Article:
When children are in primary school, they quickly develop their own identities. Many youngsters begin to spend time alone at home, walk to school independently, and care for younger siblings by the time they reach middle school.
It’s crucial to give your children room to develop their independence, whether that means letting them find out how to approach teachers about issues, taking charge of their own homework, or preparing their own soccer clothes. Parental hovering, or “helicoptering,” has a negative effect on children’s independence and confidence. It deprives them of their freedom as well.
Refrain From Insulting Your Child
When your child does something that annoys or upsets you, it’s important to keep in mind that the behavior is not reflective of who they are as a person. You are human, therefore it’s understandable that your child’s behavior sometimes irritate or even anger you. It’s okay to feel this way, but refrain from calling your child names or berating him or her for having these thoughts.
Try treating your kid with some dignity instead. Speak normally. Leave feelings out of punishment.
Natural and logical consequences, as well as a kind, positive tone of voice, can help you achieve this goal with your child.
Make Setbacks Learning Experiences
Drive home the point that no one is flawless and that mistakes are part of being human. Instill in your child an attitude that mistakes are stepping stones to success.
When your child makes a mistake, try to remain calm and understanding. And if kids have a history of behavioral issues at school, you should do what you can to frame those challenges as learning opportunities. Your child’s self-esteem will soar as you demonstrate that failure can be overcome via positive action.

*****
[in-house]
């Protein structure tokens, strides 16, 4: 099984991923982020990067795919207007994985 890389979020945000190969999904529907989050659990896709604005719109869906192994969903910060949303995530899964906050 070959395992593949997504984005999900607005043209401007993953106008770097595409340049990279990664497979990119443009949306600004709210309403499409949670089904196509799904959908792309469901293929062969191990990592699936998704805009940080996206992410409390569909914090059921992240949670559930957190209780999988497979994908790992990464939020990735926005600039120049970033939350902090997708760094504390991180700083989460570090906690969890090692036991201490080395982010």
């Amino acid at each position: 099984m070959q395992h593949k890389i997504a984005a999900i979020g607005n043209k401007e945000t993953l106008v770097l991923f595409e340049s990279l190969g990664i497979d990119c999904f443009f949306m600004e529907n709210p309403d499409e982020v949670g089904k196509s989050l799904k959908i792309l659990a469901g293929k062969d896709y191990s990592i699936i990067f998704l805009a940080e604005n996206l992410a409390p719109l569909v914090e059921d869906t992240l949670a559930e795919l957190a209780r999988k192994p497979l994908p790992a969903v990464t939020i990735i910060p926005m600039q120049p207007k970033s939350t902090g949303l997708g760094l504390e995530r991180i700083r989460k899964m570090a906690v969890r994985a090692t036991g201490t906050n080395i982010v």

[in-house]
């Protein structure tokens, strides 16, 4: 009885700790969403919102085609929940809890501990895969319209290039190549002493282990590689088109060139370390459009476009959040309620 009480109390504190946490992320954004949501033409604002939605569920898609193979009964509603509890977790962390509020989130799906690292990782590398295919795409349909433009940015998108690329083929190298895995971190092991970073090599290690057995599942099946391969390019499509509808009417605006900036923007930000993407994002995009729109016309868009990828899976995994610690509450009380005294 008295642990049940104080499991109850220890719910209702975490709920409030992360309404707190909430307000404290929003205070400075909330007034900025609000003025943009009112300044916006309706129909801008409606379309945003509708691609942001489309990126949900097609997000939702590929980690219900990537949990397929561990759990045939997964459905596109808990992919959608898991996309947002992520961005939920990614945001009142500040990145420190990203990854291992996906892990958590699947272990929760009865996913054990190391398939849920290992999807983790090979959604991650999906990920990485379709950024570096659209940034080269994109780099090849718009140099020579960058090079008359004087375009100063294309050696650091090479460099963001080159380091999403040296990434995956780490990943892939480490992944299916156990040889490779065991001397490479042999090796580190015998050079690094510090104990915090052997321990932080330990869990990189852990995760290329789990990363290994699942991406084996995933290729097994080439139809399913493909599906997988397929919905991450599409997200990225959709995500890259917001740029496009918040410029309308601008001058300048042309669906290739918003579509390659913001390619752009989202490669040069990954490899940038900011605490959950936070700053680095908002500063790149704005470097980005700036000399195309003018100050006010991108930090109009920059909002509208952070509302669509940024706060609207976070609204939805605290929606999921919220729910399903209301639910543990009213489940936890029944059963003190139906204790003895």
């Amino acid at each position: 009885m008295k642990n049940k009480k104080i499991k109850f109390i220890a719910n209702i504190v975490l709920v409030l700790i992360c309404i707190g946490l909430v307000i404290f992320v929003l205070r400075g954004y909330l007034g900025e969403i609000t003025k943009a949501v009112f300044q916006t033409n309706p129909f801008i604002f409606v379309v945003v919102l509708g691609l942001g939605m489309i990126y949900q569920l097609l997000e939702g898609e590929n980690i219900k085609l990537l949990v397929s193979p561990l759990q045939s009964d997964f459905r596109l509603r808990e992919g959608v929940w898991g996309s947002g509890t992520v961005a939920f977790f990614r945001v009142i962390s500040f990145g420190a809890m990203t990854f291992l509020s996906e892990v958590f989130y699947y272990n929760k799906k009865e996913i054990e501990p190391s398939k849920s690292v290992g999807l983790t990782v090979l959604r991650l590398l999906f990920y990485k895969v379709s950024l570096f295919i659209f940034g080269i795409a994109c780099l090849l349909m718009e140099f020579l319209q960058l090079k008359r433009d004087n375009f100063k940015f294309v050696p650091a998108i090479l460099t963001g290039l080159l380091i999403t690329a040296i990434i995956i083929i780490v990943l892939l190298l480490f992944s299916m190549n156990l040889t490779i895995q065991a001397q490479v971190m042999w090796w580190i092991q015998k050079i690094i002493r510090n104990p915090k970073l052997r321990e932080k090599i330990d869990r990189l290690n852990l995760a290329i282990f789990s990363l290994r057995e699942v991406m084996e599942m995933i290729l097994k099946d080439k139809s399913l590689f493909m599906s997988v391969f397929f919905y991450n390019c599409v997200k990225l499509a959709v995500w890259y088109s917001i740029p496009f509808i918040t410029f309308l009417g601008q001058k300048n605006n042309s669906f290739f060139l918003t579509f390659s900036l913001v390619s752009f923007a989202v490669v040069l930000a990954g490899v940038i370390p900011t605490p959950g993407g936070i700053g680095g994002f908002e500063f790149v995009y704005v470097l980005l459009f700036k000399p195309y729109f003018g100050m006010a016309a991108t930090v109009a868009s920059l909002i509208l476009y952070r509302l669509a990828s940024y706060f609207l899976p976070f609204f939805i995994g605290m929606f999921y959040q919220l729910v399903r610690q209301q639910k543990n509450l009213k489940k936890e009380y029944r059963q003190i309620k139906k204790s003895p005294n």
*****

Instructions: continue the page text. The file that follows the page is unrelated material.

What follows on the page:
Watch Technology Use
Many people in today’s society, including students and their parents, are permanently tethered to electronic gadgets. People are able to text, post to social media, do business, complete schooling, and check email on the regular because of the widespread availability of mobile devices. During the pandemic, this was obviously more more crucial.
There are benefits and drawbacks to our constantly connected world. Technology’s a good thing since it allows people to do more work and keep in touch with others without having to leave their homes. However, spending too much time online might have negative consequences for family life.
Like inactivity, too much time in front of a screen can have negative effects on movement.
Discuss as a household which types of online engagement are essential vs optional. Then make a strategy to break up your daily screen time with things like walks, rides on bikes, reading, and playing games with one another.
Let Them Create and Show Off Work
Keep your kid’s artwork on display around the house. Encourage your child to share what he or she has accomplished in the classroom by asking about artwork, stories, and projects. The greatest way to get to know an artist is to inquire as to their favorite aspects of their work and the feelings they hope their audience would have after experiencing them.
Inspiring kids to work hard pays off when they get to flaunt their creations or talk about their processes. It shows that you value their input and perspective.